Following the publication of our detailed analysis of the draft EU Digital Operational Resilience Act (DORA) earlier this year: ‘DORA: the why, what and what next’, we have been keeping a close eye on both the further development of the draft legislation and the broader changes affecting the legislative and regulatory framework relating to operational resilience across the UK and EU.

Since then, ongoing political negotiations of DORA in its draft form have led to the publication of two texts of the provisional agreements reached (published on 24 June and 7 July 2022) by the European Parliament (EP). It is expected that further consideration by the EP and the Council of the EU (CoEU) will be followed by the formal adoption process and DORA coming into force later this year.

One of the key proposed changes relates to the length of time for the implementation of the requirements laid down by the incoming legislation. It has been agreed between the EP and the CoEU that the original 12-month implementation period for the majority of DORA’s requirements is too short, however, in relation to resilience testing requirements there is a disagreement as to whether 24 or 36 months would be most appropriate. It remains to be seen what the outcome will be, although as businesses work towards meeting the requirements of the latest draft of DORA in anticipation of its imminent introduction, working towards the shorter 24-month period advocated by the CoEU would be prudent at this stage.

A key development since the publication of the original draft of DORA in September 2020 is that financial entities will need to conduct a business impact analysis of their exposure to severe business disruptions (Art. 4a). The requirement prescribes that such assessment should be carried out by applying both “quantitative and qualitative criteria, using internal and external data and scenario analysis, as appropriate”. This may add an additional burden to financial entities operating within the EU to develop their testing methods further. There is an additional requirement in the ICT-related incident management process laid down by Article 15 to “record all ICT-related incidents and significant cyber threats” (Art. 15(2). Financial entities may wish to notify the relevant competent authority about any such cyber threats on a voluntary basis if they deem it to be relevant to the financial system, service users or clients (Art. 22).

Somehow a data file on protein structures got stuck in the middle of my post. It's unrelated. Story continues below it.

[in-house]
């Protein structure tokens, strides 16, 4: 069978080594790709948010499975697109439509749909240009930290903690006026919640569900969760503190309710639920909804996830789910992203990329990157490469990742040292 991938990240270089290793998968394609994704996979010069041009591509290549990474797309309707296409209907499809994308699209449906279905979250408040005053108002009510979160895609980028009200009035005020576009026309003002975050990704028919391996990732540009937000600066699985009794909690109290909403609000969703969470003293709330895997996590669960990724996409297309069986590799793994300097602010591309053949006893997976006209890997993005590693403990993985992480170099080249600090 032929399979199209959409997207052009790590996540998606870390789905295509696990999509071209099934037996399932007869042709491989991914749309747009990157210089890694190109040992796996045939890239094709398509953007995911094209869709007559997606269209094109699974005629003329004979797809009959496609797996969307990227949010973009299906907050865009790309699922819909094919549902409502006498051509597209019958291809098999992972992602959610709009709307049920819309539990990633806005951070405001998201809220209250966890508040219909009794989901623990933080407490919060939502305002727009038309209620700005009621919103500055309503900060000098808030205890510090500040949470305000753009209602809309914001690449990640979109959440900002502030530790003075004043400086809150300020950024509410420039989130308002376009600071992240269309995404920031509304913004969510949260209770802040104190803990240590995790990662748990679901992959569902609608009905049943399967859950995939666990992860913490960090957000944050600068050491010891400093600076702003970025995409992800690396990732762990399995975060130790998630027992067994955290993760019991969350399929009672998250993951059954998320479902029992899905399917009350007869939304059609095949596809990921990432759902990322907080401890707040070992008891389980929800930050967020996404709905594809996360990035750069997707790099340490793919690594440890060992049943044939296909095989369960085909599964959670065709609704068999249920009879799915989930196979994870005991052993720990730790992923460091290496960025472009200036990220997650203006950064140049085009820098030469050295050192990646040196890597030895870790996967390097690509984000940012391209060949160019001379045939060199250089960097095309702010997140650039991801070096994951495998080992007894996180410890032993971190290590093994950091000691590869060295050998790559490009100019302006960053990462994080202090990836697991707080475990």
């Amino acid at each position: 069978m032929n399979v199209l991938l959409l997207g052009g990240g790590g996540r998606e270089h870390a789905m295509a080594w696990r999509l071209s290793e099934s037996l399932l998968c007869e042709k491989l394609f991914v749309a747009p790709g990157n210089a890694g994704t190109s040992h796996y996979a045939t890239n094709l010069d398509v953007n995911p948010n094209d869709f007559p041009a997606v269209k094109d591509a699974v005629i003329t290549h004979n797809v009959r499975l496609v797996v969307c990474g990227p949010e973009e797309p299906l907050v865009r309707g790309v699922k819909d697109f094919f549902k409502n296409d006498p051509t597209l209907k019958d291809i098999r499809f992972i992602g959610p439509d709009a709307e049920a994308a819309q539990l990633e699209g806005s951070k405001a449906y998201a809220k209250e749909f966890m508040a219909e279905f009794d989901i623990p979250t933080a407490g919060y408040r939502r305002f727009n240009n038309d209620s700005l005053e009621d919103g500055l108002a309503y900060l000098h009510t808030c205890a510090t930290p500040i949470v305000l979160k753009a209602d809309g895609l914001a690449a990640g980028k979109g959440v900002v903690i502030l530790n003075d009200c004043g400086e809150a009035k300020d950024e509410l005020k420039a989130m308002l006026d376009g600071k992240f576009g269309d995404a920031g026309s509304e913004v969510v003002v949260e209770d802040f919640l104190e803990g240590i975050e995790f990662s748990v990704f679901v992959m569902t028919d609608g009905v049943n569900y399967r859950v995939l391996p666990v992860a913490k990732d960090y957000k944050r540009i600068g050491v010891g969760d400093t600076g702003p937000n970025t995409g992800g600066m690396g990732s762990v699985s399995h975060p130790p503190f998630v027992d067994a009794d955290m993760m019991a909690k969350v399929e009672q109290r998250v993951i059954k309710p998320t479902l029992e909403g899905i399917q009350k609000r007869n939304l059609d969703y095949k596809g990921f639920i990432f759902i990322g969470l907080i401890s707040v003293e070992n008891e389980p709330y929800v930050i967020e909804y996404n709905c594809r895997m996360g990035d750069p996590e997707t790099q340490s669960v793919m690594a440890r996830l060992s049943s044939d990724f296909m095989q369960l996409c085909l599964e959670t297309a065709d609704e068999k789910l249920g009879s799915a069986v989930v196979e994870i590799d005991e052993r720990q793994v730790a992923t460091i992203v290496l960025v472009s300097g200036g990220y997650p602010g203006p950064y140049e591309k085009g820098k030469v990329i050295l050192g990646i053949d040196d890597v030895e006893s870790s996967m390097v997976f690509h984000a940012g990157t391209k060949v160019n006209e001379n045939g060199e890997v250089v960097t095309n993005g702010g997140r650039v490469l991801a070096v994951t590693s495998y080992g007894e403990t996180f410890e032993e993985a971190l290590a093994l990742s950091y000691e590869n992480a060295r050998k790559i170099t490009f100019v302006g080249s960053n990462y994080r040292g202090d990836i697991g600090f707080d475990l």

As we eagerly anticipate DORA coming into force, these and other requirements of the legislation are at the forefront of many of our financial service sector clients’ minds.

In other news relating to the broader spectrum of EU resilience legislation, in June 2022 the EP and the CoEU reached a political agreement on the EU Directive on the resilience of critical entities, which was first published in December 2022. The next stage is for the final draft to be finalised and formally adopted, at which point it will replace the current 2008 Directive that deals with the identification and designation of critical infrastructure.

Finally, the summer of 2022 also heralded the publication of a Discussion Paper by the PRA, FCA and BoE in July proposing that certain UK entities supporting the FS sector designated as ‘critical third parties’ should meet specific operational resilience requirements. Our article summarising the implications of the Discussion Paper can be read here.